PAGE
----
I recently attended the CRM User Group
at the Microsoft Campus in Reading (UK). If you haven’t gotten involved with the CRM User Group yet I would thoroughly recommend it. It is run by a Microsoft
called Adam Vero
. Adam is a top bloke and fantastic MCT so definitely worth attending as this event attracts a good number of users, administrators and CRM Consultants too, all looking to share their knowledge.
Anyway, back on topic….
We had a round table discussion about managing CRM projects and the issue that kept coming up again and again was the age-old question for any Microsoft Dynamics CRM Administrator……..
How do I get users, management, even IT to buy-in to both the product and the project?
Now, anyone who has ran any sort of software implementation project will have faced this challenge before. The reason for a lack of, or perceived lack of, interest from your user base can be for different reasons depending on the users:
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- Management – The VAST majority of successful implementations I have been involved in were lead from the top. Far from just ensuring that the project is delivered on time and signing the cheques, a good management team will support both the project processes (detailed scoping & requirements gathering, development etc..) but will also be fully engaged in any changes to business process. Without this level of backing, delivering a successful CRM project (i.e. one that delivers real, tangible business benefits short and long term) is incredibly difficult.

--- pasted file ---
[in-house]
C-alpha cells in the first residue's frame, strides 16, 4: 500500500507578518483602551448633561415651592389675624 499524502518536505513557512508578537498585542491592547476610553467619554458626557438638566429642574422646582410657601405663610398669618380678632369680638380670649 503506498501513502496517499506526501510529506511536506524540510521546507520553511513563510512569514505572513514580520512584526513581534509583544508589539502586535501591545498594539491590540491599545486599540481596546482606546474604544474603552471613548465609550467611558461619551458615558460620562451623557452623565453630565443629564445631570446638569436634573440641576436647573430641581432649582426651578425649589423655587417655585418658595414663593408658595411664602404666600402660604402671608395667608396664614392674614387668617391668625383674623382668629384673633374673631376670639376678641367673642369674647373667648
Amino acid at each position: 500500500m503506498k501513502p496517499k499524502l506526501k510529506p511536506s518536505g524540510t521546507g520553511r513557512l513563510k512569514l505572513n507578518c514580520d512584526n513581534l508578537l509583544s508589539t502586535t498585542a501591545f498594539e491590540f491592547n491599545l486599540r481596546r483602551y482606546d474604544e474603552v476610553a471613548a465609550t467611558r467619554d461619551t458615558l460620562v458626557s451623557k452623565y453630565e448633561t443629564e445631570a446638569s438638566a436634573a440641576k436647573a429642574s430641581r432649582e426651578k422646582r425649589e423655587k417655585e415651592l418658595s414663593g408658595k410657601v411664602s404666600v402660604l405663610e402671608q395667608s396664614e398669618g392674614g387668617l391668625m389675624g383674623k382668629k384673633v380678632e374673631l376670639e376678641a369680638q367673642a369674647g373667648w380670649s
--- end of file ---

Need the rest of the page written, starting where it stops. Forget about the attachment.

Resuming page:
NB: This is also true of Users & IT but we will be discussing this in Parts 2 & 3 of this series.
Ok, so with that thoroughly depressing picture what can be done? In my experience there is no standard formula for success with this, but a tailored approach is crucial. Depending on what issues you are experiencing, you can create a strategy of measures that work for you. This can be flexible also so that as the user adoption issues change, your strategy for dealing with it can too. So what measures are available to you?
Measure – Establish A Project Board
- What To Do – Managing a CRM project can be a very lonely place, whether you are an outside consultant or an internal project lead. Every project will have its ups and downs and support from senior management is absolutely essential. Forming a Project Board is different from your project team. The project team will consist of individuals at all levels. However the Project Board will generally consist of (1) the Project Lead, (2) the main Project Sponsor and (3) at least 1 other member of senior management (director level). This means that when high level strategy is being discussed, a fair and accurate picture of your progress is given. In addition, when the project slows due to a lack of a decision being taken, you have individuals with the authority to either make the decision or take the delay on the chin on your behalf.
Measure – Control The Message